Alopecia drug approved by NICE

A significant milestone has been reached in the treatment of severe hair loss, as a new medication has received a recommendation for use within the NHS from a prominent health watchdog for the first time.

Ritlecitinib, a tablet manufactured by Pfizer to be taken once a day, has been endorsed by the National Institute for Health and Care Excellence (NICE) for treating severe alopecia areata in NHS patients. It works by reducing the enzymes responsible for inflammation and subsequent hair loss at the follicular level and is licensed for patients aged 12 and over.

Alopecia areata, affecting around 400,000 people across the UK at various stages of life, is an autoimmune disease where the body’s immune system mistakenly attacks hair follicles.

This recommendation follows NICE’s initial rejection of the drug in September 2023. It comes after the manufacturer provided NICE with additional information and a more substantial price discount.

Helen Knight, Director of Medicines Evaluation at NICE, expressed satisfaction at the decision, noting the significant impact severe alopecia can have on individuals’ health and well-being. She highlighted the innovative nature of the treatment, marking the first instance of a medication for severe alopecia being recommended by NICE for NHS usage.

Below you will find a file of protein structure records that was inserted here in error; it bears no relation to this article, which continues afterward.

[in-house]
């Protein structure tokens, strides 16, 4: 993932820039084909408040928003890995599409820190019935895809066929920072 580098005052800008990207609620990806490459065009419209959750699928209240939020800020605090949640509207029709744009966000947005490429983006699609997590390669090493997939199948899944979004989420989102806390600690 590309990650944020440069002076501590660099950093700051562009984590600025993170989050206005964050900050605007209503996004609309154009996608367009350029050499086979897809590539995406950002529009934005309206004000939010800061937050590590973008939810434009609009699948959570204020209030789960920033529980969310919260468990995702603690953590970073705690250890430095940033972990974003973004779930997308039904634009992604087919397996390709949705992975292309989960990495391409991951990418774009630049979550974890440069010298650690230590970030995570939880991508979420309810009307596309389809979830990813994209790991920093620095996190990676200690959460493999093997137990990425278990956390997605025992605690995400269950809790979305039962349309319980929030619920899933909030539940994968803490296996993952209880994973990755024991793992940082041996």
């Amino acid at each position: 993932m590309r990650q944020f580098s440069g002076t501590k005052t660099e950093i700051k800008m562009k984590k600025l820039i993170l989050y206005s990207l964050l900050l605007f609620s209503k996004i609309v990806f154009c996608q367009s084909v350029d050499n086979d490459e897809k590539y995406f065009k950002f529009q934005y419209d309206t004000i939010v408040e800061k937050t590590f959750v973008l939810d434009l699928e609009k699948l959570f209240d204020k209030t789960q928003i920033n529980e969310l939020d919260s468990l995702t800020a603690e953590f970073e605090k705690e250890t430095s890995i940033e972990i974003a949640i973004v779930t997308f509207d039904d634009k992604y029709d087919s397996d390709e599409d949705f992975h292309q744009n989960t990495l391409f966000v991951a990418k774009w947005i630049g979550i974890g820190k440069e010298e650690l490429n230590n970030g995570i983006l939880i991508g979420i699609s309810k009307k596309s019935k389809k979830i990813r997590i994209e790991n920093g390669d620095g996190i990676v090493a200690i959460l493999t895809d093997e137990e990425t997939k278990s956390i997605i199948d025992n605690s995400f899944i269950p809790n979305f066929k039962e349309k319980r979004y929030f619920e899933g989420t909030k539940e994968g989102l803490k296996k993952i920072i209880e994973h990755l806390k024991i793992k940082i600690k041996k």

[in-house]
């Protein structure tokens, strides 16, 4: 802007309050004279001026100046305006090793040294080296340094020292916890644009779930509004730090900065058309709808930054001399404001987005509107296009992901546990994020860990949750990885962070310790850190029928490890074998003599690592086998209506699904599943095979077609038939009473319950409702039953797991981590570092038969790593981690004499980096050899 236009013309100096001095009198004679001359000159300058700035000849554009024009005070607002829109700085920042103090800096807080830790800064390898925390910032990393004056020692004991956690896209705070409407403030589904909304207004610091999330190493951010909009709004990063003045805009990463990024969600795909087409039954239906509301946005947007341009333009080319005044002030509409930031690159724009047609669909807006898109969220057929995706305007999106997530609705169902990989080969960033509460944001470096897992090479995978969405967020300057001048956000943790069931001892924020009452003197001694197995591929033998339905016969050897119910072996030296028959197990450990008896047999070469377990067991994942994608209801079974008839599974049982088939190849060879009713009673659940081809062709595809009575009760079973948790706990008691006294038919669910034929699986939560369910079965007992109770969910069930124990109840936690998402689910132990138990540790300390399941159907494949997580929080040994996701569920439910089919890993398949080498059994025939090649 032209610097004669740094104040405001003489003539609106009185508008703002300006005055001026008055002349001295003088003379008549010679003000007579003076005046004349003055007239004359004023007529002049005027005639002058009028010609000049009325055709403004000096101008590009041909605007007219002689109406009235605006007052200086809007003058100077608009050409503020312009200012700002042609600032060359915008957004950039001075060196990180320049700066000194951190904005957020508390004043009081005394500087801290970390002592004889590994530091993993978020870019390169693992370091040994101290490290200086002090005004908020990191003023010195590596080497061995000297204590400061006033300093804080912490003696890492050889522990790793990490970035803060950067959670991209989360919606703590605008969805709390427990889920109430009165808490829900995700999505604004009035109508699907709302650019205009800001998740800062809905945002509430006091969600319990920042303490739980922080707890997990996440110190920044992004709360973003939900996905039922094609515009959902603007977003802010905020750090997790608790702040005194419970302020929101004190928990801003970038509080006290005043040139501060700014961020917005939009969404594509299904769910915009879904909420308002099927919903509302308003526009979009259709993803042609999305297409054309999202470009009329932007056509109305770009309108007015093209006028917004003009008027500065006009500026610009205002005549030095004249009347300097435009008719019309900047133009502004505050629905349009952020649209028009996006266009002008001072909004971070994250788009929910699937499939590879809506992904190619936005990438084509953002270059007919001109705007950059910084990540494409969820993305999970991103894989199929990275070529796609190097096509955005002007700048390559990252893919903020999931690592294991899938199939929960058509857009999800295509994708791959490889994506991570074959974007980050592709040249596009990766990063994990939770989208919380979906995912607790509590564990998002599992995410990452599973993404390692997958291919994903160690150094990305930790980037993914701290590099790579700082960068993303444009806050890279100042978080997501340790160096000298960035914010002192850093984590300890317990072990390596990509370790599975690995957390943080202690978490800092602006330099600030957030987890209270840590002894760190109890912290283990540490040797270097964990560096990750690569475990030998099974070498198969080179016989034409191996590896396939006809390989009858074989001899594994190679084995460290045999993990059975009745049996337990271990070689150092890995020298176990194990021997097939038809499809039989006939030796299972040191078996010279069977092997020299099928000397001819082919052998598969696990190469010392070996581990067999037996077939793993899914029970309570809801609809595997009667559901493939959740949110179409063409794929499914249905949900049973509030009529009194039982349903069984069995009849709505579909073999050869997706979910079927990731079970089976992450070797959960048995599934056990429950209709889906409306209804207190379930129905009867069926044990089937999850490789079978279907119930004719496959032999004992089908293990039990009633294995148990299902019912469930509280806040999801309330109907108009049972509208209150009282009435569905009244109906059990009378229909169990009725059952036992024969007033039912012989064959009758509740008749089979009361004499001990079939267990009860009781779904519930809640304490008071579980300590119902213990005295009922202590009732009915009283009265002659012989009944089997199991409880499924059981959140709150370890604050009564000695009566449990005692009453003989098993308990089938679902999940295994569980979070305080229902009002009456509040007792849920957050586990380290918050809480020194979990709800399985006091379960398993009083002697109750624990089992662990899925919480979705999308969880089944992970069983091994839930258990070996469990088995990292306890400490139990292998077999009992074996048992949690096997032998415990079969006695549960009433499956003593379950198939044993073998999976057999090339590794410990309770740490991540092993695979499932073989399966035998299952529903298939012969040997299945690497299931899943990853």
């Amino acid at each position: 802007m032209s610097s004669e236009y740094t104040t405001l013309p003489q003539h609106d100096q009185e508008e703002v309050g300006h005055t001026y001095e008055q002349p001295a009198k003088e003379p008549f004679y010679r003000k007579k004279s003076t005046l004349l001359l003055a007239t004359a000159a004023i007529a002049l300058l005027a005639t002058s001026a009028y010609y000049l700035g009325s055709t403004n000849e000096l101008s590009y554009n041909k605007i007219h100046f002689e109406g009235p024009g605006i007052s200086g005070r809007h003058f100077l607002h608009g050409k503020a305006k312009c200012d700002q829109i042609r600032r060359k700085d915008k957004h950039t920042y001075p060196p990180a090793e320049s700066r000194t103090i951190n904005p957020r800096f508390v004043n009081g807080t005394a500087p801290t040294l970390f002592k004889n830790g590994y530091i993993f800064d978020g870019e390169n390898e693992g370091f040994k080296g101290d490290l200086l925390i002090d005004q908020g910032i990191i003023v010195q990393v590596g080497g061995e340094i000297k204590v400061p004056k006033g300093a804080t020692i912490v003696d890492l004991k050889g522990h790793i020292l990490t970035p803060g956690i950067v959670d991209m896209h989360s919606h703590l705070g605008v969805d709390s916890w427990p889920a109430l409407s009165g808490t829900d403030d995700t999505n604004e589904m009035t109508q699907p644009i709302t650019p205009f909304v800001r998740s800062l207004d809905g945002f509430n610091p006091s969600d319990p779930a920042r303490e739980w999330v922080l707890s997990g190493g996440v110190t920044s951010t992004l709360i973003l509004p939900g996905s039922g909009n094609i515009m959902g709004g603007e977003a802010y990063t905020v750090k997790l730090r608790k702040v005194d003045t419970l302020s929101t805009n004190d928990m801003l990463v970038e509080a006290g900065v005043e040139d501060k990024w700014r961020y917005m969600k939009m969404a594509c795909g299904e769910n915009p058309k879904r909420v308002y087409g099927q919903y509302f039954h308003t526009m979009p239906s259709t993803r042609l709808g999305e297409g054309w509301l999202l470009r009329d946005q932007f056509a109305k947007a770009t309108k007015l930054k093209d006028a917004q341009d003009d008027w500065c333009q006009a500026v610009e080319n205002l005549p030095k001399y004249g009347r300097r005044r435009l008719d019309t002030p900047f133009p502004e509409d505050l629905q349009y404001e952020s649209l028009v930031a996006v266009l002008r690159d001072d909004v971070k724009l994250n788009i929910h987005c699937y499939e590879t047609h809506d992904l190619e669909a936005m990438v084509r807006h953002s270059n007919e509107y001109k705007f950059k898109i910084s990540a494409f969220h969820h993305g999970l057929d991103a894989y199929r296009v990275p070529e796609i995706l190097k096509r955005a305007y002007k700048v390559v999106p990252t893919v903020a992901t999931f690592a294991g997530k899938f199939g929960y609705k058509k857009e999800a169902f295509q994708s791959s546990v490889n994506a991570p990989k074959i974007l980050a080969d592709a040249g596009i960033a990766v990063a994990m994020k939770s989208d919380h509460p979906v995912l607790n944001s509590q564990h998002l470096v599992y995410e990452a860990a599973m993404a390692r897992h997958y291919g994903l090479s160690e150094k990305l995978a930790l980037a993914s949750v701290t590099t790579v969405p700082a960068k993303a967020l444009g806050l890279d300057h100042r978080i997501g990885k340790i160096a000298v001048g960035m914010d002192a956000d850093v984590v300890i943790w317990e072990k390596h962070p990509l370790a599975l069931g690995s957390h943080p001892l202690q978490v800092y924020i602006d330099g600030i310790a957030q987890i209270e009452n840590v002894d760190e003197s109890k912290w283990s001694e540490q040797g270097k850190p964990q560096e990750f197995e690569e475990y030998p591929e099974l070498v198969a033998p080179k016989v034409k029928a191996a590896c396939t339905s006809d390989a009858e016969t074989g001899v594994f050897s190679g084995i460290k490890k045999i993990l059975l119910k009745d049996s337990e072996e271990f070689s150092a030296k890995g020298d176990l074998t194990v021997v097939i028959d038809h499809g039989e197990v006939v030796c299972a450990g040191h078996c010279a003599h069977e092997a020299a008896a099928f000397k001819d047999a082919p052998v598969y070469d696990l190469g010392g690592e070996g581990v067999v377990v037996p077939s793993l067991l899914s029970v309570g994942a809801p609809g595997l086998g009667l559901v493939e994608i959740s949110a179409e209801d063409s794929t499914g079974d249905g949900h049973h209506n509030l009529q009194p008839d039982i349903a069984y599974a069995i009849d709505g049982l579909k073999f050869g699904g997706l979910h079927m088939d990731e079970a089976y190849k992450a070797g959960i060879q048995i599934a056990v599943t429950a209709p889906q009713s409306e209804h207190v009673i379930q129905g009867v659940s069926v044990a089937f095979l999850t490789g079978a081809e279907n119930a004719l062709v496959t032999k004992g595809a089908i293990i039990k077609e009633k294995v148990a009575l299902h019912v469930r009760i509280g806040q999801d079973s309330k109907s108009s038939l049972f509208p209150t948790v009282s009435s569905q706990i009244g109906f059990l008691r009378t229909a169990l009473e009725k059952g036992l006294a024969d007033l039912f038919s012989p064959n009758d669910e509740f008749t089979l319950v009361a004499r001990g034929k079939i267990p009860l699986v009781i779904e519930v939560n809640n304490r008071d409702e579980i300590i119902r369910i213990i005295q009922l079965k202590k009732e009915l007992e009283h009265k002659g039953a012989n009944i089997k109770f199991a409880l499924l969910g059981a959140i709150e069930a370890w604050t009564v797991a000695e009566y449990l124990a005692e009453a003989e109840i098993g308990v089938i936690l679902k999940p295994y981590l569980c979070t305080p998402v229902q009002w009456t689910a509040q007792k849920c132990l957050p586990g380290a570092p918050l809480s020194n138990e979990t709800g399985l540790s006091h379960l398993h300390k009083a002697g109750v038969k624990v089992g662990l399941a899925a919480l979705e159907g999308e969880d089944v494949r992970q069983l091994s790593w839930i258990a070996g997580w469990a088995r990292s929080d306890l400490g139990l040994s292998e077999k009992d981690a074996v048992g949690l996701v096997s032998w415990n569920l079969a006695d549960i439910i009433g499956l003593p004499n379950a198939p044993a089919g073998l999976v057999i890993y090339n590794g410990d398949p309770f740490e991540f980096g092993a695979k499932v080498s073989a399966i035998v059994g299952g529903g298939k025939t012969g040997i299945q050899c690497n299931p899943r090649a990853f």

Sue Schilling, Chief Executive of Alopecia UK, expressed gratitude to volunteers and the committee for their efforts in reaching the decision, heralding it as a monumental day for the alopecia areata community. She highlighted the long-standing need for licensed treatment options accessible via NHS pathways, stressing the importance of keeping referral pathways open for patients with alopecia areata.

An NHS spokesperson acknowledged the significant impact of severe alopecia areata on individuals’ health and quality of life, underscoring the potential benefits of this latest treatment option for thousands of affected individuals.